Where are all of these great NAPCIS schools? I checked the NAPCIS website because I would desperately like to place my children in exactly such a school. The nearest one to me (and there is only 1 even remotely in my geographical area) is over an hour’s drive (one way) away. AND, when I looked at their website, I was surprised to learn that even though they are NAPCIS accredited, they are also pushing a green/environmental curriculum. So exactly how orthodox is this school?

    Of course I agree with you that parents are the primary educators of their children, but I do expect the bishops to present us parents with schools that do not compromise our role. Not all of us are in a position to be able to homeschool. Homeschool costs money too, but more importantly (since usually, if one can afford the tuition at a Diocesan Catholic school, one can afford the tuition for homeschool) the issue for parents is the availability of one parent to stay home and teach. It would be helpful if there was an organization that could host a portal of some sort where hard-identity Catholic parents living in close proximity could connect with each other to either establish homeschool co-ops in their area, or better yet, organize to found and run more NAPCIS schools (that will hopefully NOT be so eager to push any pet agenda of the left). At least this sort of arrangement could serve students from families that cannot spare a parent’s income to teach. If such a family could afford it, their tuition could be used to help offset at least a small bit of the operating expenses for teaching materials and (hopefully) provide some small stipend for the parents who can and do teach.

    If the bishops aren’t going to support us, then we need to start making some serious plans to help each other. But no, I do not think it either naive, nor irresponsible to expect my bishop and those under his employ, to provide the umbrella under which I am able to exercise my God-Given role as primary educator of my children – at least at a minimum – by ensuring that supposedly Catholic schools truly ARE Catholic.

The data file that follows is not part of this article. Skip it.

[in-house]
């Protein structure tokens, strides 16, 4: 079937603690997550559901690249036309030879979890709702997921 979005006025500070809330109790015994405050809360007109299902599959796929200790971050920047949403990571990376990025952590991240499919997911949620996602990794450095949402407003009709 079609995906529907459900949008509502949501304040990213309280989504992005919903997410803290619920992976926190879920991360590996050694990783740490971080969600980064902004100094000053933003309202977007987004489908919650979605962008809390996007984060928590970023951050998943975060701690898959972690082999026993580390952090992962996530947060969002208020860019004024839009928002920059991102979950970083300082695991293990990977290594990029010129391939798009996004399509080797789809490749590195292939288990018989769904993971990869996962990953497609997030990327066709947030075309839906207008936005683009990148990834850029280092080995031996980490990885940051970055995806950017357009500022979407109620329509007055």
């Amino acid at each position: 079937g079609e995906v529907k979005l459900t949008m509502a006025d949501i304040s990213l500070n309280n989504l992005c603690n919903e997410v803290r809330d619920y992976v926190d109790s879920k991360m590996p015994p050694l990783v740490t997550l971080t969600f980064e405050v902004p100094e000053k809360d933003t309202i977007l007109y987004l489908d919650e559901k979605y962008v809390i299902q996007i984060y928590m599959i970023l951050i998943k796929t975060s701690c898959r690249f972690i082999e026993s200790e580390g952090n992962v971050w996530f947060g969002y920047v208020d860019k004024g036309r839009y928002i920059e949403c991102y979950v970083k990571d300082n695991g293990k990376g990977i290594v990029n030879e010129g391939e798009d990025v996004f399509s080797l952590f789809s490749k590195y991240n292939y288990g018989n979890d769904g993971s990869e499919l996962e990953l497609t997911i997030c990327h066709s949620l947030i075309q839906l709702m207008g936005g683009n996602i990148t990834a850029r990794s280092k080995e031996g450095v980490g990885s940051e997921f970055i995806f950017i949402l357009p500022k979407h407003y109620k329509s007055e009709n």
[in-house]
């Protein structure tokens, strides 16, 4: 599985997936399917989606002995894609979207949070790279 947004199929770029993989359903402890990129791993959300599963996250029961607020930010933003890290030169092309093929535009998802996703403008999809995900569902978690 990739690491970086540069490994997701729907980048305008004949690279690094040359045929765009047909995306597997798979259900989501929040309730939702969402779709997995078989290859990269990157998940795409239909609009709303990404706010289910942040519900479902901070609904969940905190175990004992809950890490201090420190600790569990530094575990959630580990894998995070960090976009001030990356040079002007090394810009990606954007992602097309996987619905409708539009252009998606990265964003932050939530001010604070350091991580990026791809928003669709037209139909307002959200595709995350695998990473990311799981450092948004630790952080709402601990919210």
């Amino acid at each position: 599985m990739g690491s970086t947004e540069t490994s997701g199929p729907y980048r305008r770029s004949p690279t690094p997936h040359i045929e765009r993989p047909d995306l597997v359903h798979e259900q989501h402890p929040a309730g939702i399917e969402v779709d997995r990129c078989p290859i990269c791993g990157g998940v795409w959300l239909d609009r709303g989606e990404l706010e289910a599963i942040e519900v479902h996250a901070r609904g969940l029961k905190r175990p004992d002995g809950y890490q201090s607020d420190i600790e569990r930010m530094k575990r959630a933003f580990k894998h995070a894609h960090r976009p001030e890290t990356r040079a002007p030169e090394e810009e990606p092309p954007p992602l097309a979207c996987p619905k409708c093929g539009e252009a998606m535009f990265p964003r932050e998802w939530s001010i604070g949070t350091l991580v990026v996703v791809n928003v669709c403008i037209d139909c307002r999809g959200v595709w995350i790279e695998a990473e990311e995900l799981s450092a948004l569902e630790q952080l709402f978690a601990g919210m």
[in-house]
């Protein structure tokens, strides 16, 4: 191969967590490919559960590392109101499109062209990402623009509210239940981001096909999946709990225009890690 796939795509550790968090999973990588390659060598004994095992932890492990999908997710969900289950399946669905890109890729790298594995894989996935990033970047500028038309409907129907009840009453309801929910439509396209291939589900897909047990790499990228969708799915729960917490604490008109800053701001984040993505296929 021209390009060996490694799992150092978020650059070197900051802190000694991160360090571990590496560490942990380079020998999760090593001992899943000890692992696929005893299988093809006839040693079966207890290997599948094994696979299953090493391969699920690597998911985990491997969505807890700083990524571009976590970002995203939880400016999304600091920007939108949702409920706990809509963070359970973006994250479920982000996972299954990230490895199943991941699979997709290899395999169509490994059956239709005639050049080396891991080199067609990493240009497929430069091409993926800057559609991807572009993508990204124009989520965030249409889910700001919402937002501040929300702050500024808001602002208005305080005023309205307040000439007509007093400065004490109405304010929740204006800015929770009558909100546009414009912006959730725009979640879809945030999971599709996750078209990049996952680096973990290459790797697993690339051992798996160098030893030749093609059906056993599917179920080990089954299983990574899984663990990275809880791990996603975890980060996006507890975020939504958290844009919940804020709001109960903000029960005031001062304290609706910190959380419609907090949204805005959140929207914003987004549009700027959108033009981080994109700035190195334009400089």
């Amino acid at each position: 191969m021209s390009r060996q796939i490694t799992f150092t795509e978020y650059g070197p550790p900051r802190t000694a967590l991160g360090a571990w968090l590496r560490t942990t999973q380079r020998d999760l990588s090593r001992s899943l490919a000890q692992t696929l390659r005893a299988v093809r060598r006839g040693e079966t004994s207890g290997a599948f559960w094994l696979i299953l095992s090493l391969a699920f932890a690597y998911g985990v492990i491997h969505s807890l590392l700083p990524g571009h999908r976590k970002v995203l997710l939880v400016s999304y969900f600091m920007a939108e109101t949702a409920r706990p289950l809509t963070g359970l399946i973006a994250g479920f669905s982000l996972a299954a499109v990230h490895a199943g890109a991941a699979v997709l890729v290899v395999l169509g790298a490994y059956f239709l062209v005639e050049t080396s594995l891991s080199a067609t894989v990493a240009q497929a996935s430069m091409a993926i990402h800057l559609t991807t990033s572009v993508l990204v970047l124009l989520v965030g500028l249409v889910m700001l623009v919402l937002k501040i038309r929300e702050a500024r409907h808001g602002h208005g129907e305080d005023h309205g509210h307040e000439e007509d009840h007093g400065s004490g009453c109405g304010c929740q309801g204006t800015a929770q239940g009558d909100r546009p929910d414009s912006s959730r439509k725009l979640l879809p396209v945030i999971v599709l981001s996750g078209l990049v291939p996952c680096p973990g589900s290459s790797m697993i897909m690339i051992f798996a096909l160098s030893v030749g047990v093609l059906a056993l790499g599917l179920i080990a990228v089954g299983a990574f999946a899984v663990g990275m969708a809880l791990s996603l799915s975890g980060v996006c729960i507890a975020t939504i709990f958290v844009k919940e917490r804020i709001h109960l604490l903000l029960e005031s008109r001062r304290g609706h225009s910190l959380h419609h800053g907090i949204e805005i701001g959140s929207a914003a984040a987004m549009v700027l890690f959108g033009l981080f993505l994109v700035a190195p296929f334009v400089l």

11. LA says:

    I am VERY disappointed with Bishop Finn in Kansas City for promoting this in his diocese:

    A knowledgeable friend of mine wrote this:

    “The purposes of CC include:

    “The shift of control over K-12 education to the feds through the bribery of state governments and the coercion of citizens. It is an end-around the Constitution and stands the Principle of Subsidiarity on its head. State and local school boards will be but puppets to federal puppet-masters.

    “Training worker-bees for industry and making a profit for the companies involved in developing the standards and supporting the associated testing. Education of children is not a purpose.

    “Gathering longitudinal data about each and every child from K thru college (and maybe even pre-K thru college) and merge that data with other data from government data bases so that each child can be tracked and pigeon holed as not only education achievements but also personal traits and beliefs. The data collected incident to CC includes health-care history, family income, religious affiliation, voting status, and who knows what else – and the data is not protected by privacy laws. [For more information on the data collection: and

    “Preparing students for nonselective two-year community colleges, not four-year universities.

    “The standards being developed are in fact “progressive” educational ideas that progressives/socialists/tyrants have been trying to implement for a century or so – they relegate a classical education, and any parent input, to the trash bin.

    “As CC gets implemented, if parents expect their children to have the math and English skills necessary for a future in any technical/professional discipline, they are going to have to devote the time/effort/dollars to provide extra help – both the math and English standards through the grade levels are deficient, do not provide the level of knowledge that up to now has been expected of a high school graduate in preparation for life/for an advanced degree.”

  12. robtbrown says:

    Ryan says:
    I wish the Bishops would be Bishops and not bureaucrats. A DD should be sufficient education to make statements on just about anything in society, especially pedagogy.

    It’s not an indication of education but an honorific given to bishops without graduate degrees.

  13. Pingback: Weddings on Sundays or Holy Days of Obligation? -

  14. Bob B. says:

    Personal knowledge from two different schools (one a high school and the other K-8):